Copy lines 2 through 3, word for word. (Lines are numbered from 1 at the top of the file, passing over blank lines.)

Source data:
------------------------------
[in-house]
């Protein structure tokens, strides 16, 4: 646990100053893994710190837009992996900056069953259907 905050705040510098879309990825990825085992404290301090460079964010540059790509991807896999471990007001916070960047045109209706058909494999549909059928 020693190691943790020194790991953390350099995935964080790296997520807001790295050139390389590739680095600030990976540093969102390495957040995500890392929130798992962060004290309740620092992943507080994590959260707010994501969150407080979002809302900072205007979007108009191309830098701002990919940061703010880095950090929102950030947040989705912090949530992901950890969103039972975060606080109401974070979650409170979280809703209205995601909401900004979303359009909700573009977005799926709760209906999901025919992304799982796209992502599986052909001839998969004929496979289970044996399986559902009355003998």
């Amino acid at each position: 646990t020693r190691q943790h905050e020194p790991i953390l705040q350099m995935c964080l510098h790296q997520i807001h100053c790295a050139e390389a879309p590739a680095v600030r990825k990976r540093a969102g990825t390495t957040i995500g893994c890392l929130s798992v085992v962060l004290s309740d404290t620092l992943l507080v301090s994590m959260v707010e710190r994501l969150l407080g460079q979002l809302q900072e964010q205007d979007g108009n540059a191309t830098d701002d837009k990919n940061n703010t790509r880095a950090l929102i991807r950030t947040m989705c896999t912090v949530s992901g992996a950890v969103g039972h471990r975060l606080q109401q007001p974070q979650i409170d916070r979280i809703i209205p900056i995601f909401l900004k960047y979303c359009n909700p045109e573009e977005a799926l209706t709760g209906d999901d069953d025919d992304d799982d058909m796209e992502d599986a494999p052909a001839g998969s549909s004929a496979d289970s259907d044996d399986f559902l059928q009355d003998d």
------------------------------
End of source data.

């Protein structure tokens, strides 16, 4: 646990100053893994710190837009992996900056069953259907 905050705040510098879309990825990825085992404290301090460079964010540059790509991807896999471990007001916070960047045109209706058909494999549909059928 020693190691943790020194790991953390350099995935964080790296997520807001790295050139390389590739680095600030990976540093969102390495957040995500890392929130798992962060004290309740620092992943507080994590959260707010994501969150407080979002809302900072205007979007108009191309830098701002990919940061703010880095950090929102950030947040989705912090949530992901950890969103039972975060606080109401974070979650409170979280809703209205995601909401900004979303359009909700573009977005799926709760209906999901025919992304799982796209992502599986052909001839998969004929496979289970044996399986559902009355003998």
């Amino acid at each position: 646990t020693r190691q943790h905050e020194p790991i953390l705040q350099m995935c964080l510098h790296q997520i807001h100053c790295a050139e390389a879309p590739a680095v600030r990825k990976r540093a969102g990825t390495t957040i995500g893994c890392l929130s798992v085992v962060l004290s309740d404290t620092l992943l507080v301090s994590m959260v707010e710190r994501l969150l407080g460079q979002l809302q900072e964010q205007d979007g108009n540059a191309t830098d701002d837009k990919n940061n703010t790509r880095a950090l929102i991807r950030t947040m989705c896999t912090v949530s992901g992996a950890v969103g039972h471990r975060l606080q109401q007001p974070q979650i409170d916070r979280i809703i209205p900056i995601f909401l900004k960047y979303c359009n909700p045109e573009e977005a799926l209706t709760g209906d999901d069953d025919d992304d799982d058909m796209e992502d599986a494999p052909a001839g998969s549909s004929a496979d289970s259907d044996d399986f559902l059928q009355d003998d």